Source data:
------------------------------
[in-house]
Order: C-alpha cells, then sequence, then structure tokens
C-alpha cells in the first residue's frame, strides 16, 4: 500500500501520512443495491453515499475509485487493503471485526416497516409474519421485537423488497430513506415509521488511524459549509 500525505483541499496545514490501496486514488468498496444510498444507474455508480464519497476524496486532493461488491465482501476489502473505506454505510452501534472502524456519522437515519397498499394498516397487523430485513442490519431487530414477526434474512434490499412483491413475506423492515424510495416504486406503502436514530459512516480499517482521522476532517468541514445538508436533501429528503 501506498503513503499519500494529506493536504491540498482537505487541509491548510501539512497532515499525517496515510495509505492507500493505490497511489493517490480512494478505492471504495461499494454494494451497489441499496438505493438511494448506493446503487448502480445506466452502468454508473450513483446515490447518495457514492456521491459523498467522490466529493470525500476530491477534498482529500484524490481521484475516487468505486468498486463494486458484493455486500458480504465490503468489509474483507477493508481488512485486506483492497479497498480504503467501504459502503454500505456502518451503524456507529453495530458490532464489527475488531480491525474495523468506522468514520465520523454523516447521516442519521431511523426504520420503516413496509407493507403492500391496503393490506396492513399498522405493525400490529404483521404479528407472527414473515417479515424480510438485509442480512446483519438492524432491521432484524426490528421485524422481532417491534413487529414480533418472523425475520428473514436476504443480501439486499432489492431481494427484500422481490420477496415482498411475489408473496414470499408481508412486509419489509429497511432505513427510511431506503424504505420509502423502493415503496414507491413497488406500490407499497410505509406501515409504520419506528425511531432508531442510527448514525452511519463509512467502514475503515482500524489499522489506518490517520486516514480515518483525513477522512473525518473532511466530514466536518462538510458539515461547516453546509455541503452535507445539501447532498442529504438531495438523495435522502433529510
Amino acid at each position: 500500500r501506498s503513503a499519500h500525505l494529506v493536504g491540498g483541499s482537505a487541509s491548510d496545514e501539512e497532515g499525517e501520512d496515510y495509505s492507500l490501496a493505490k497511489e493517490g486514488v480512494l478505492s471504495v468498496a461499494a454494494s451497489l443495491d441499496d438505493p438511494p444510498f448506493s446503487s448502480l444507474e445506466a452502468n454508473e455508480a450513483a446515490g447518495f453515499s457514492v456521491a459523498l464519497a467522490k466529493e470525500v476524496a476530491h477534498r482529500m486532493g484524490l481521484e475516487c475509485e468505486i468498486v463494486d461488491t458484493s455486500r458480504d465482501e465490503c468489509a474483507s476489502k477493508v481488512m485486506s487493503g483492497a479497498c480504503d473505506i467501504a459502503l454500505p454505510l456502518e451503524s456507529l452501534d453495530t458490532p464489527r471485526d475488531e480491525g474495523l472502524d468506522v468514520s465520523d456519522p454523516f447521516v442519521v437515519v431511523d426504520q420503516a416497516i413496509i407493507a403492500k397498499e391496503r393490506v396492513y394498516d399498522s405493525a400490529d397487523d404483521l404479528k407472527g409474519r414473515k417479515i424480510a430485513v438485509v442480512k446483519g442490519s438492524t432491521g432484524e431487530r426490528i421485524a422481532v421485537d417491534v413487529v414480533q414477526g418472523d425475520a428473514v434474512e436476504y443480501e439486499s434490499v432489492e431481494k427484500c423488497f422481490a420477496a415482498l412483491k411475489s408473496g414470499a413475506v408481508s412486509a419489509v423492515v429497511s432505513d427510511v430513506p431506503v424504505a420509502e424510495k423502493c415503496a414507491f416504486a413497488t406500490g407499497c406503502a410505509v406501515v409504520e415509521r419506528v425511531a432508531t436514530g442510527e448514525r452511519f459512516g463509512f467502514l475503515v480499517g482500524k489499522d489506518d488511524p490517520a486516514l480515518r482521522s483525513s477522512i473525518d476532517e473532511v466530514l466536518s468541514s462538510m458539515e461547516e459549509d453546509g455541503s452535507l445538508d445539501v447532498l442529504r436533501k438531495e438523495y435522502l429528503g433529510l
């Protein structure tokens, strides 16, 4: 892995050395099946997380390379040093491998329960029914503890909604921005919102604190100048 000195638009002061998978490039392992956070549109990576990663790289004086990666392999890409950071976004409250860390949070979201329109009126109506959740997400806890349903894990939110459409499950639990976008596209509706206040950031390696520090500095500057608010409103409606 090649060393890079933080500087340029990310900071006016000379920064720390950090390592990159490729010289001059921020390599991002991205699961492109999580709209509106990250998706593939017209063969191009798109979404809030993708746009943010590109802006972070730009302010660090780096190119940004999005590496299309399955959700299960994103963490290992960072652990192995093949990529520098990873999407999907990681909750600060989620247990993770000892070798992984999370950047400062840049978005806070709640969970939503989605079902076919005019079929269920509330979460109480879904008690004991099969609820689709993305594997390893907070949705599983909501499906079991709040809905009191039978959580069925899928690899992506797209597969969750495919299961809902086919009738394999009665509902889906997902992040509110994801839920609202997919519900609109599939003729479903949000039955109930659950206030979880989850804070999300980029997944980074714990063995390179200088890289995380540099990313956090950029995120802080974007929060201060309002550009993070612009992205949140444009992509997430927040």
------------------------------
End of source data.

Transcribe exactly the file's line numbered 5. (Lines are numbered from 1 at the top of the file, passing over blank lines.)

């Protein structure tokens, strides 16, 4: 892995050395099946997380390379040093491998329960029914503890909604921005919102604190100048 000195638009002061998978490039392992956070549109990576990663790289004086990666392999890409950071976004409250860390949070979201329109009126109506959740997400806890349903894990939110459409499950639990976008596209509706206040950031390696520090500095500057608010409103409606 090649060393890079933080500087340029990310900071006016000379920064720390950090390592990159490729010289001059921020390599991002991205699961492109999580709209509106990250998706593939017209063969191009798109979404809030993708746009943010590109802006972070730009302010660090780096190119940004999005590496299309399955959700299960994103963490290992960072652990192995093949990529520098990873999407999907990681909750600060989620247990993770000892070798992984999370950047400062840049978005806070709640969970939503989605079902076919005019079929269920509330979460109480879904008690004991099969609820689709993305594997390893907070949705599983909501499906079991709040809905009191039978959580069925899928690899992506797209597969969750495919299961809902086919009738394999009665509902889906997902992040509110994801839920609202997919519900609109599939003729479903949000039955109930659950206030979880989850804070999300980029997944980074714990063995390179200088890289995380540099990313956090950029995120802080974007929060201060309002550009993070612009992205949140444009992509997430927040």